We finally arrived at Aysgarth Falls Youth Hostel in pleasant sunshine, which we took advantage of to view the spectacular Aysgarth Falls, best seen towards the end of the day when all the tourists have gone, or during the long summer evenings. The River Ure, confined between wooded banks, falls over a series of broad, shallow terraces extending over a mile. The falls were at their most impressive, bursting with energy and vitality after the exceptionally heavy overnight rain.

Returning over Aysgarth Bridge to the south bank we passed Yore Mill on the left. The mill was built in 1784-85 as a corn mill but has a chequered history including being burned down in 1853. Rebuilt to twice the original size it subsequently had a variety of uses; between 1912 and 1959 it was a flour mill. Since 1967 its roomy interior has housed the Yorkshire Carriage Museum, which has a fascinating variety of old coaches and carriages, as well as an unequalled view of High Force.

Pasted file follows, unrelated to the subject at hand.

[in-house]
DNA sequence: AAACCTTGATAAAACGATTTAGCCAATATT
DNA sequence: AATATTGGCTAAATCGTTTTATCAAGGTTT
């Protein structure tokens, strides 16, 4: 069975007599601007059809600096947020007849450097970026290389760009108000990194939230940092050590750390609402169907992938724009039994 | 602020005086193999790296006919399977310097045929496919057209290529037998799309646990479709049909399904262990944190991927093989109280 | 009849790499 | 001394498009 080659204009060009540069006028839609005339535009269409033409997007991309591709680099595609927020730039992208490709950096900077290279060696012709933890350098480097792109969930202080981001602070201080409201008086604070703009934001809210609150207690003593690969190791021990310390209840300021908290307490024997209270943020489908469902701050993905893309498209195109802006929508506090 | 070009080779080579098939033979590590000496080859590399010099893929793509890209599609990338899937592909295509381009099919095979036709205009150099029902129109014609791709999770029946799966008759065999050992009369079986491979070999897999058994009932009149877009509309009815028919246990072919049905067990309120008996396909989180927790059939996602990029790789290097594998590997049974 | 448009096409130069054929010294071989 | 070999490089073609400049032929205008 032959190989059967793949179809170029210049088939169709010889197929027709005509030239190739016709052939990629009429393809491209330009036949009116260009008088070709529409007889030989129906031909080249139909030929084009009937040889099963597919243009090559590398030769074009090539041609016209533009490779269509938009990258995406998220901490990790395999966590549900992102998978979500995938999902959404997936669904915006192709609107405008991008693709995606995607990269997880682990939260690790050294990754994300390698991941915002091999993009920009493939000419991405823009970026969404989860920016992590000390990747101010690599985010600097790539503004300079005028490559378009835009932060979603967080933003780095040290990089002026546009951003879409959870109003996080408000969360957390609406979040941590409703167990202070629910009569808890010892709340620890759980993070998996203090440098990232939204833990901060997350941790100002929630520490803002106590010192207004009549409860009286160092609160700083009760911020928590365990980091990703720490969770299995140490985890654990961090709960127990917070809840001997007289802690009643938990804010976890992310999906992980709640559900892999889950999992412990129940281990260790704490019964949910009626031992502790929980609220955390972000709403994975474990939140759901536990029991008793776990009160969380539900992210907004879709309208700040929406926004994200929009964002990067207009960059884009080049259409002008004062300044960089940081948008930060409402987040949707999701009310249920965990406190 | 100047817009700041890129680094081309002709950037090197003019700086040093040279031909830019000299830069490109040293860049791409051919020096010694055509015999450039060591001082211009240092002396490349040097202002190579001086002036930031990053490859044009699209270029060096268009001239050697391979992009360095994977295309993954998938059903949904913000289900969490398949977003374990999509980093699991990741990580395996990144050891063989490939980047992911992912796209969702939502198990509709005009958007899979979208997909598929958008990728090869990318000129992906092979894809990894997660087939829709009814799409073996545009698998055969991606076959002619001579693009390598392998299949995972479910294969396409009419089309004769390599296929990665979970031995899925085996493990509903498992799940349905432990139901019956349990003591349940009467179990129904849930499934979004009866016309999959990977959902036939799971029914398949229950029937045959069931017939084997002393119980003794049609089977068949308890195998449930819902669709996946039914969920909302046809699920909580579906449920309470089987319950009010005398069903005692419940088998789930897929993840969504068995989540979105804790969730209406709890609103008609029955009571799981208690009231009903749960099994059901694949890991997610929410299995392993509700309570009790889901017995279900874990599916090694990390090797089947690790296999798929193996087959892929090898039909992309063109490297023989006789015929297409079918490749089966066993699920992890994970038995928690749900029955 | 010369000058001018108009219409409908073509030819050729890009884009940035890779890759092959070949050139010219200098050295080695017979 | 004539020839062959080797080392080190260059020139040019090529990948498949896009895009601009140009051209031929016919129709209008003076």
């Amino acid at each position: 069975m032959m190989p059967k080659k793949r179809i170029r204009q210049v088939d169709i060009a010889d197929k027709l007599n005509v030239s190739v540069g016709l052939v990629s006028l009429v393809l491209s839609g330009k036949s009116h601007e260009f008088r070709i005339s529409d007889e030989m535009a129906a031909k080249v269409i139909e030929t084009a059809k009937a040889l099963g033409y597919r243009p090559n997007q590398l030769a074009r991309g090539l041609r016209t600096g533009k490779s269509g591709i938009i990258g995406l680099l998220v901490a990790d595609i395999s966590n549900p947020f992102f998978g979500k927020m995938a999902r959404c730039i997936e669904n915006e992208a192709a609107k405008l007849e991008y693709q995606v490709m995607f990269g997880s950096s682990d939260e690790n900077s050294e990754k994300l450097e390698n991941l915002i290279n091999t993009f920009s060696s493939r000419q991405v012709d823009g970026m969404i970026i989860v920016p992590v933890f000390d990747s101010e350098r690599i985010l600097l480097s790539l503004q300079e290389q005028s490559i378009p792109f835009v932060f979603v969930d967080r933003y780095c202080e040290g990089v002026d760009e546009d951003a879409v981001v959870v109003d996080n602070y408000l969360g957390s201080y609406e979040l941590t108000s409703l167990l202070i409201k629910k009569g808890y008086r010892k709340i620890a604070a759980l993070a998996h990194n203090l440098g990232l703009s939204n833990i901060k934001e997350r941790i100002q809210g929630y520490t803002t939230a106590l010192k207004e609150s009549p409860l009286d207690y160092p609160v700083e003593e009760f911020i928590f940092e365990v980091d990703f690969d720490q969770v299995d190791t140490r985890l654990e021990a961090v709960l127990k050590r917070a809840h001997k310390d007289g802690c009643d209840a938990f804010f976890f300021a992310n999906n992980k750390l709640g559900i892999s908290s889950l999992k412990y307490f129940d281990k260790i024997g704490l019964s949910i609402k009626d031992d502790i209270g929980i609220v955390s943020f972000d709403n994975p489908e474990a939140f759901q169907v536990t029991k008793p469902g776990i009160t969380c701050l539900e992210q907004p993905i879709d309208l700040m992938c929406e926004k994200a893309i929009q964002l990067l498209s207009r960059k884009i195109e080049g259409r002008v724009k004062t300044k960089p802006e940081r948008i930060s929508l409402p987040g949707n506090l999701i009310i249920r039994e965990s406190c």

Further up the hill, again on the left, is St Andrew’s Church. Although it was largely rebuilt in 1866, its 4½-acre churchyard indicates its earlier importance as the mother-church for the whole of Upper Wensleydale. Inside the church the exquisite wooden screen filling the south side of the chancel was brought to Aysgarth from Jervaulx Abbey at the Dissolution of the Monasteries. It was carved in about 1506, by members of the famous Ripon School of Carvers. At its western end is the delicately carved Vicar’s Stall made from two bench-ends from Jervaulx.

Alf took his leave as he had to return to work. Dan and myself were looking forward to a quiet evening in the inn across the road, but were surprised to find it packed with players competing in a big darts competition. We eventually managed to get a seat to rest our weary legs and a drink to quench our thirst.